New water-bottle filling stations are headed to North Hempstead, tapping into a global bid to encourage more water drinking and curb the purchase of plastic bottles.
The 60 new stations, or fountains, are filtered and have two spouts: One that shoots water straight down, directly into the bottle, and another arched stream for bottle-less drinkers.
The stations are courtesy of the recently formed Smart Tap, a Greenwich, Conn., company that partners with municipalities and corporations to supply them. Thirty are set for streets, town parks, beaches and gardens, most replacing old fountains that town officials say are sparsely used; then 30 smaller ones will be placed inside 11 school districts within the town.
The stations echo efforts worldwide, as environmentalists say they will lead to less plastic waste. An estimated 154 billion bottles of water are consumed globally each year, according to the Worldwatch Institute.
The Environmental Protection Agency has urged municipalities with a "Bring Back the Water Fountain" campaign, touting fountains as an alternative to sugary drinks.
Frances Reid, town chief sustainability officer, hopes the stations will catch on.
"All of this is in vogue," Reid said.
Bill Apfelbaum, chief executive and founder of Smart Tap, agrees.
"Walking around with a single-serve bottle of water, is going to be in the next few years like wearing fur."
The company, seeing opportunity, has sought out a number of municipalities this year. In Brooklyn, six are scattered throughout the 585-acre Prospect Park. Several are in downtown Stamford, Conn.
Park officials describe the oft-discarded bottles as a perennial scourge, and other efforts persist.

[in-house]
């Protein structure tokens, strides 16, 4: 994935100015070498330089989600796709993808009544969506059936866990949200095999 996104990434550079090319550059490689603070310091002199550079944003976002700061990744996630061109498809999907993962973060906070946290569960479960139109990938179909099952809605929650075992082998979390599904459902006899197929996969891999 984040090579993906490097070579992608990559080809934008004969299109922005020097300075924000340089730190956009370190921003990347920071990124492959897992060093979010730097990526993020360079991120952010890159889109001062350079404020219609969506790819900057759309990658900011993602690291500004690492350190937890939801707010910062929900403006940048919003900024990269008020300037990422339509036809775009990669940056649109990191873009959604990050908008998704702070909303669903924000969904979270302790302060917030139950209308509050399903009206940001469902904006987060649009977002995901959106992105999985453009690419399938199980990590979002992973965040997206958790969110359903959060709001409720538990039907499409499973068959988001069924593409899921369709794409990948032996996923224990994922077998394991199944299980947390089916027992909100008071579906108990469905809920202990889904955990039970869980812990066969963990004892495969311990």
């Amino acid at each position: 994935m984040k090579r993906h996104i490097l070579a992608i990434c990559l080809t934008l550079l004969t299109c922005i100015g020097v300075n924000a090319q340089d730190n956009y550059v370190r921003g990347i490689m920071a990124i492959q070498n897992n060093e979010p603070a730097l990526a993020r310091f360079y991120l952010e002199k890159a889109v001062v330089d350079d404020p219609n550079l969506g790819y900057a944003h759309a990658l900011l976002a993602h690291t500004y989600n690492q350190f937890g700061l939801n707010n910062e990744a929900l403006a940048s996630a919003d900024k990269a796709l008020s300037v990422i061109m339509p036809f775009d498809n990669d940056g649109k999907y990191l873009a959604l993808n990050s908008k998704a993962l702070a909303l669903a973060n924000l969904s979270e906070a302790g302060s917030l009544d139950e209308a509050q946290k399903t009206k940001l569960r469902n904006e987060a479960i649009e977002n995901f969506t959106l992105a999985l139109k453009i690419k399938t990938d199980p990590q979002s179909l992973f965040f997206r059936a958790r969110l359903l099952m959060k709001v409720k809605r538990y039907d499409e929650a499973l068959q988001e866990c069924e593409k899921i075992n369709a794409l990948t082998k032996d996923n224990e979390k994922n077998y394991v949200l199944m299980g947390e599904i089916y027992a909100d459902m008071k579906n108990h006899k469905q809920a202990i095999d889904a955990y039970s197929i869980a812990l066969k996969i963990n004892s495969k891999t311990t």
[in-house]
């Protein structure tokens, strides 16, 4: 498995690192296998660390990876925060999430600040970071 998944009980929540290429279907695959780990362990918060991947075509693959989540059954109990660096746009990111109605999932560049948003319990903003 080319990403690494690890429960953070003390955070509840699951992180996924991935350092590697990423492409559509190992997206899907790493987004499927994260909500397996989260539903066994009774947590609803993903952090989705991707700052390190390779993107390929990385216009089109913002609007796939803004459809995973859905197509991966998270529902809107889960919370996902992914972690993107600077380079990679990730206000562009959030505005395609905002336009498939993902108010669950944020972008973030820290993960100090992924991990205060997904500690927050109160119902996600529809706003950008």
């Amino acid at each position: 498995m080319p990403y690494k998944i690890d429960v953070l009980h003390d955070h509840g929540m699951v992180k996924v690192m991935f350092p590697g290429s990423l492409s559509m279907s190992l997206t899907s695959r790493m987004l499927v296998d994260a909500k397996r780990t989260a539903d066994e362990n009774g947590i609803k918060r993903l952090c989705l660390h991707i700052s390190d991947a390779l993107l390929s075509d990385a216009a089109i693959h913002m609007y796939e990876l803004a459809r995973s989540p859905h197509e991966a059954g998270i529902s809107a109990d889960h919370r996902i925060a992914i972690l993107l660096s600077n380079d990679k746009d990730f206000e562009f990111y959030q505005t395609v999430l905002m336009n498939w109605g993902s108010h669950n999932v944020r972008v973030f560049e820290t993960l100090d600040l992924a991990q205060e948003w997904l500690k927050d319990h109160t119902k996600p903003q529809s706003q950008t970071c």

The Detroit Zoo this year added seven filtered-water stations, saying it hoped to "wean its visitors off the bottle," despite bottled water being a top seller at zoo concession stands and generating $240,000 annually. The National Park Service has added them too in recent years, in such places as Grand Canyon National Park, which bans sale of plastic water bottles.
The town is to bear only the cost for installation, time and labor of the town fountains, Reid said. Smart Tap is responsible for funding repair and maintenance work.
On summer's last weekday, Roya Baron, 45, of Great Neck, stopped to drink from the first installation, at North Hempstead Beach Park in Port Washington.
"Parents are encouraging kids to drink more water," she said. She carries a tall, label-less plastic bottle "with me all the time."
Reid said as the town has expanded recycling efforts -- there are courses for residents to learn how to collect rain in barrels -- it was eyeing ways to reduce plastic waste but knew such a project would be costly.
A makeover was key.
People perceived the current stone fountains as unhygienic, Reid said. "This is much more user-friendly."